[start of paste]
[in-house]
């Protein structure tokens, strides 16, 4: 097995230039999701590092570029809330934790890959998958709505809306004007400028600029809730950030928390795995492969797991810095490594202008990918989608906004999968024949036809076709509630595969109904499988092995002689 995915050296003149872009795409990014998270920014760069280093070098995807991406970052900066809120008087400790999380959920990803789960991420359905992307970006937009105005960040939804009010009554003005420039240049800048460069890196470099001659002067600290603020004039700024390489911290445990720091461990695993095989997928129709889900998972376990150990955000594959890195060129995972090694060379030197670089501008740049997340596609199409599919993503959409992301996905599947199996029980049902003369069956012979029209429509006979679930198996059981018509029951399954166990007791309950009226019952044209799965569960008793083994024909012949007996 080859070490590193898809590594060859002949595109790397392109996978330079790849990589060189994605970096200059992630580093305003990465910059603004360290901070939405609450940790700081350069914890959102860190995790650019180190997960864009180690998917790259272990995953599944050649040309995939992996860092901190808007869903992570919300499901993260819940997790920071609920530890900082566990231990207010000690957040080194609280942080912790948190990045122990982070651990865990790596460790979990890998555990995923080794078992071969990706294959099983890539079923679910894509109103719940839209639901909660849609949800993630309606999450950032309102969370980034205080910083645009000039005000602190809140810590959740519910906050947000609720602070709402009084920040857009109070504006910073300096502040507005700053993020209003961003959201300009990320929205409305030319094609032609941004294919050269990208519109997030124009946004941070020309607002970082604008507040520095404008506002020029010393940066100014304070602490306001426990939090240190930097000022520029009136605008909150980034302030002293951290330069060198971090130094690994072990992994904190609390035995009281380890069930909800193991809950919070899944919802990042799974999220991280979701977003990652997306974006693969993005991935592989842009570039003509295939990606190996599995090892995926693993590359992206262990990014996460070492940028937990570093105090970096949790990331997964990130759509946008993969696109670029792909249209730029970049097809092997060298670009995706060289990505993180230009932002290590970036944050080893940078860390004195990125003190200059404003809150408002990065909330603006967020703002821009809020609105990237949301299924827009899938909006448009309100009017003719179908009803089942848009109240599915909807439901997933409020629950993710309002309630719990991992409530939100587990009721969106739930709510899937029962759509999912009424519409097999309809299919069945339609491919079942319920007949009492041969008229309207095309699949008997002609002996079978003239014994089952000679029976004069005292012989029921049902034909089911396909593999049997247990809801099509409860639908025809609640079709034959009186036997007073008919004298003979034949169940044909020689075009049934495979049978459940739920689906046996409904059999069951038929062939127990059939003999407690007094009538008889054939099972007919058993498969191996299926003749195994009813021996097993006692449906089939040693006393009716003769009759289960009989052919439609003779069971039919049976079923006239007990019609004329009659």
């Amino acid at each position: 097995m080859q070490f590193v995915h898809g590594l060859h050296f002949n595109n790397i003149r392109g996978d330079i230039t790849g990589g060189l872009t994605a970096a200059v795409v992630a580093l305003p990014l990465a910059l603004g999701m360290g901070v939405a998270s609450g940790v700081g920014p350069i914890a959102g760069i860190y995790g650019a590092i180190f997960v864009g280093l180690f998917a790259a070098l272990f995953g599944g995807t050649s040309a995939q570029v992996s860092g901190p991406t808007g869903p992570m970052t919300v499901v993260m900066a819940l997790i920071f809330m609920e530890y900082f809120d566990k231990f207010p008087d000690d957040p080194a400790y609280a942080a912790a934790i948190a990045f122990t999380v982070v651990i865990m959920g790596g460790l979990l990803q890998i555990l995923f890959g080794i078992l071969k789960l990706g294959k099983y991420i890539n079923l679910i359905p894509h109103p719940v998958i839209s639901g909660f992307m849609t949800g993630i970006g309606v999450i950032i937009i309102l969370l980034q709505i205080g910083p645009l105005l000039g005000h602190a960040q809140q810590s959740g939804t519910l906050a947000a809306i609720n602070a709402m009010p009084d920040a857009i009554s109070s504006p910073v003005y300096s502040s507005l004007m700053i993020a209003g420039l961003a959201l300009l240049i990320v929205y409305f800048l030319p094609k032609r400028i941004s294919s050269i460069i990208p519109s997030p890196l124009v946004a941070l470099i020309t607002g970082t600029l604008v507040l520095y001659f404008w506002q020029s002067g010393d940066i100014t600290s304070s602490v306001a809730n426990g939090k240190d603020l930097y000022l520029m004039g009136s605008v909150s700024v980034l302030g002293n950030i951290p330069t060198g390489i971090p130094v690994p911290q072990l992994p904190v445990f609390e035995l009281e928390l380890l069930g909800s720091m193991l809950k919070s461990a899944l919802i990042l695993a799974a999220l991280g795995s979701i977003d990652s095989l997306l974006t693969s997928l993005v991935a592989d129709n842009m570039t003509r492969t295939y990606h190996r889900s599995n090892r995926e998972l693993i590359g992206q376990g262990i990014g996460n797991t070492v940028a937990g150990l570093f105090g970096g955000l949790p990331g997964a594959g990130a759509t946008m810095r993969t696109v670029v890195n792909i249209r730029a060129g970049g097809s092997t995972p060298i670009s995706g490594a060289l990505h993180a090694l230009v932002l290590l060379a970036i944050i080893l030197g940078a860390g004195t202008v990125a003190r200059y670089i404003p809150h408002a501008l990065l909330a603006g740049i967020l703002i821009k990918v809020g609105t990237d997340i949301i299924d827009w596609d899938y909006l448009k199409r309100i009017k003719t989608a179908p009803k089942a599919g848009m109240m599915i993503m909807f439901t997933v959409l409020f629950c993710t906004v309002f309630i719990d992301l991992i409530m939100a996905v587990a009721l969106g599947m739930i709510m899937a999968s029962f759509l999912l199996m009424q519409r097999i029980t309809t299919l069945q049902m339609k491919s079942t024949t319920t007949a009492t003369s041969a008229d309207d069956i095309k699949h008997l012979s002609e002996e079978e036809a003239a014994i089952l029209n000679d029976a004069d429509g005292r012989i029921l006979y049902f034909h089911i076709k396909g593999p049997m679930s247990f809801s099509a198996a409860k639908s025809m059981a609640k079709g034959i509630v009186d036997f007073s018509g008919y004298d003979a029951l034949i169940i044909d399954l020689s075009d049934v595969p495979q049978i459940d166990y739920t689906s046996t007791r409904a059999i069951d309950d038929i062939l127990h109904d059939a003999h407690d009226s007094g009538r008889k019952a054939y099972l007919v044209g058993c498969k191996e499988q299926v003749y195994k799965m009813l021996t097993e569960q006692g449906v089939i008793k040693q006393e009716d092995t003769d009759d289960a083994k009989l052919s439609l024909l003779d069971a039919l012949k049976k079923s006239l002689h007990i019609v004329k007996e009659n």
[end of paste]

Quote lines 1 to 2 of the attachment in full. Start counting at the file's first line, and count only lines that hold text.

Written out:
[in-house]
């Protein structure tokens, strides 16, 4: 097995230039999701590092570029809330934790890959998958709505809306004007400028600029809730950030928390795995492969797991810095490594202008990918989608906004999968024949036809076709509630595969109904499988092995002689 995915050296003149872009795409990014998270920014760069280093070098995807991406970052900066809120008087400790999380959920990803789960991420359905992307970006937009105005960040939804009010009554003005420039240049800048460069890196470099001659002067600290603020004039700024390489911290445990720091461990695993095989997928129709889900998972376990150990955000594959890195060129995972090694060379030197670089501008740049997340596609199409599919993503959409992301996905599947199996029980049902003369069956012979029209429509006979679930198996059981018509029951399954166990007791309950009226019952044209799965569960008793083994024909012949007996 080859070490590193898809590594060859002949595109790397392109996978330079790849990589060189994605970096200059992630580093305003990465910059603004360290901070939405609450940790700081350069914890959102860190995790650019180190997960864009180690998917790259272990995953599944050649040309995939992996860092901190808007869903992570919300499901993260819940997790920071609920530890900082566990231990207010000690957040080194609280942080912790948190990045122990982070651990865990790596460790979990890998555990995923080794078992071969990706294959099983890539079923679910894509109103719940839209639901909660849609949800993630309606999450950032309102969370980034205080910083645009000039005000602190809140810590959740519910906050947000609720602070709402009084920040857009109070504006910073300096502040507005700053993020209003961003959201300009990320929205409305030319094609032609941004294919050269990208519109997030124009946004941070020309607002970082604008507040520095404008506002020029010393940066100014304070602490306001426990939090240190930097000022520029009136605008909150980034302030002293951290330069060198971090130094690994072990992994904190609390035995009281380890069930909800193991809950919070899944919802990042799974999220991280979701977003990652997306974006693969993005991935592989842009570039003509295939990606190996599995090892995926693993590359992206262990990014996460070492940028937990570093105090970096949790990331997964990130759509946008993969696109670029792909249209730029970049097809092997060298670009995706060289990505993180230009932002290590970036944050080893940078860390004195990125003190200059404003809150408002990065909330603006967020703002821009809020609105990237949301299924827009899938909006448009309100009017003719179908009803089942848009109240599915909807439901997933409020629950993710309002309630719990991992409530939100587990009721969106739930709510899937029962759509999912009424519409097999309809299919069945339609491919079942319920007949009492041969008229309207095309699949008997002609002996079978003239014994089952000679029976004069005292012989029921049902034909089911396909593999049997247990809801099509409860639908025809609640079709034959009186036997007073008919004298003979034949169940044909020689075009049934495979049978459940739920689906046996409904059999069951038929062939127990059939003999407690007094009538008889054939099972007919058993498969191996299926003749195994009813021996097993006692449906089939040693006393009716003769009759289960009989052919439609003779069971039919049976079923006239007990019609004329009659």